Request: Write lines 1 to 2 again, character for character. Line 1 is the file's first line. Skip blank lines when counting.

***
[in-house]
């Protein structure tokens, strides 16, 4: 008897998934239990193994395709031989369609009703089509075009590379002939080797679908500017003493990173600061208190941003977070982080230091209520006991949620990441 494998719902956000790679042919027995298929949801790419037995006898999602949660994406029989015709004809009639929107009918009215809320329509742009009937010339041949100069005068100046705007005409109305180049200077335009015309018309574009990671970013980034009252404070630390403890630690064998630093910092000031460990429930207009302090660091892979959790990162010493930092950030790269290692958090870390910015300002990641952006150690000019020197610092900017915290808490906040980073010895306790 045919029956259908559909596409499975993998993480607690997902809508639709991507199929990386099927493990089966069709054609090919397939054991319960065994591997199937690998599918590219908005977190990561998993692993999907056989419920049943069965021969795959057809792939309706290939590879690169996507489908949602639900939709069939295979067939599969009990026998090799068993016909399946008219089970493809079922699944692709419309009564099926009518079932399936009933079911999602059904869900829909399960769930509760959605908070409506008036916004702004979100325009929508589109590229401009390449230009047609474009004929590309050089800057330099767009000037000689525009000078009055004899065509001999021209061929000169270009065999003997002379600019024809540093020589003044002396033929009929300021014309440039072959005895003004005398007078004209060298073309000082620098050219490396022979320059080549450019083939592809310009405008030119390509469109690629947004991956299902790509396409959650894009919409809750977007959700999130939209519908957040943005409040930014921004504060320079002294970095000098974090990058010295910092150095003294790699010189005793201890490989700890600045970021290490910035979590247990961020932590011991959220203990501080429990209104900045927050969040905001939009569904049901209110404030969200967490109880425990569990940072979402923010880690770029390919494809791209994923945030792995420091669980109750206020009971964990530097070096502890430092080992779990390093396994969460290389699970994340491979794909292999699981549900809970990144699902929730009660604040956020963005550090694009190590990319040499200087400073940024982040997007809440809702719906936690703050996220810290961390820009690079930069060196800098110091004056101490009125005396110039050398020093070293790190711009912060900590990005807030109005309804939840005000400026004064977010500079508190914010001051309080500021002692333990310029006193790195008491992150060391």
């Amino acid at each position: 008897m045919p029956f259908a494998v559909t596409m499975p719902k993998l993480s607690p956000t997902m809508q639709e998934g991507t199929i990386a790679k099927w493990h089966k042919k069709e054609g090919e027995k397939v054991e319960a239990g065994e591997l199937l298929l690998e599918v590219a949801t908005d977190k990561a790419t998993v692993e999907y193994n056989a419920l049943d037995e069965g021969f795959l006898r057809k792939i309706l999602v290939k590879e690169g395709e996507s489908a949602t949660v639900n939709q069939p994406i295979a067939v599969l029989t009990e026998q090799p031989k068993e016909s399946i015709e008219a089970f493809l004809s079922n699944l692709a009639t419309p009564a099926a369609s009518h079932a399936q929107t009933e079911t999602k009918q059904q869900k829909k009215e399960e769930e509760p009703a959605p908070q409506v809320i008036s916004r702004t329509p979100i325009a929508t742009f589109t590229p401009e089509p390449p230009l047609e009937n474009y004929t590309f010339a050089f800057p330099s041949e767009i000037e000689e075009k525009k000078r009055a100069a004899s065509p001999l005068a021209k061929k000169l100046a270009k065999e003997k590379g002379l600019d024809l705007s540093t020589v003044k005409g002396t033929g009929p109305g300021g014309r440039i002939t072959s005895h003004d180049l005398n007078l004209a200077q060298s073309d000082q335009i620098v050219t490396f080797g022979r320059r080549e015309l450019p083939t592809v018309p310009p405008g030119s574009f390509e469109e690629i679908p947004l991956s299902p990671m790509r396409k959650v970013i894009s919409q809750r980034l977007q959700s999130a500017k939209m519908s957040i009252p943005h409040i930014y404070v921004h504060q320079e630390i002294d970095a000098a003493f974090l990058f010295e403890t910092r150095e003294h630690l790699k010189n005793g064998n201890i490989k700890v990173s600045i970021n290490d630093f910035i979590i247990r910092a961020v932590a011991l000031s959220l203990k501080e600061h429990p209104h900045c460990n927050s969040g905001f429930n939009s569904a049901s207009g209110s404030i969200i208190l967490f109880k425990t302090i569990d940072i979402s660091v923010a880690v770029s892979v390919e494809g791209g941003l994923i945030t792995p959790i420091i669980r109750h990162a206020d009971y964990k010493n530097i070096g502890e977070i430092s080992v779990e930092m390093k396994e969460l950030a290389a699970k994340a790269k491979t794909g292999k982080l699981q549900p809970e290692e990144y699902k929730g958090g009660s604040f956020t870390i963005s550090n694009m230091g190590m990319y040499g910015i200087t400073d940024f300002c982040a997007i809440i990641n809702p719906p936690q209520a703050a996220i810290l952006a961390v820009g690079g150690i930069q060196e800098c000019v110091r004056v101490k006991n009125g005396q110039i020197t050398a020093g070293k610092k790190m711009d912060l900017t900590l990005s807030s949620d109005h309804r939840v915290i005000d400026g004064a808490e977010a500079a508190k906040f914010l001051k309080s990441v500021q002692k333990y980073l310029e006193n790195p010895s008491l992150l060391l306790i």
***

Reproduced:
[in-house]
């Protein structure tokens, strides 16, 4: 008897998934239990193994395709031989369609009703089509075009590379002939080797679908500017003493990173600061208190941003977070982080230091209520006991949620990441 494998719902956000790679042919027995298929949801790419037995006898999602949660994406029989015709004809009639929107009918009215809320329509742009009937010339041949100069005068100046705007005409109305180049200077335009015309018309574009990671970013980034009252404070630390403890630690064998630093910092000031460990429930207009302090660091892979959790990162010493930092950030790269290692958090870390910015300002990641952006150690000019020197610092900017915290808490906040980073010895306790 045919029956259908559909596409499975993998993480607690997902809508639709991507199929990386099927493990089966069709054609090919397939054991319960065994591997199937690998599918590219908005977190990561998993692993999907056989419920049943069965021969795959057809792939309706290939590879690169996507489908949602639900939709069939295979067939599969009990026998090799068993016909399946008219089970493809079922699944692709419309009564099926009518079932399936009933079911999602059904869900829909399960769930509760959605908070409506008036916004702004979100325009929508589109590229401009390449230009047609474009004929590309050089800057330099767009000037000689525009000078009055004899065509001999021209061929000169270009065999003997002379600019024809540093020589003044002396033929009929300021014309440039072959005895003004005398007078004209060298073309000082620098050219490396022979320059080549450019083939592809310009405008030119390509469109690629947004991956299902790509396409959650894009919409809750977007959700999130939209519908957040943005409040930014921004504060320079002294970095000098974090990058010295910092150095003294790699010189005793201890490989700890600045970021290490910035979590247990961020932590011991959220203990501080429990209104900045927050969040905001939009569904049901209110404030969200967490109880425990569990940072979402923010880690770029390919494809791209994923945030792995420091669980109750206020009971964990530097070096502890430092080992779990390093396994969460290389699970994340491979794909292999699981549900809970990144699902929730009660604040956020963005550090694009190590990319040499200087400073940024982040997007809440809702719906936690703050996220810290961390820009690079930069060196800098110091004056101490009125005396110039050398020093070293790190711009912060900590990005807030109005309804939840005000400026004064977010500079508190914010001051309080500021002692333990310029006193790195008491992150060391």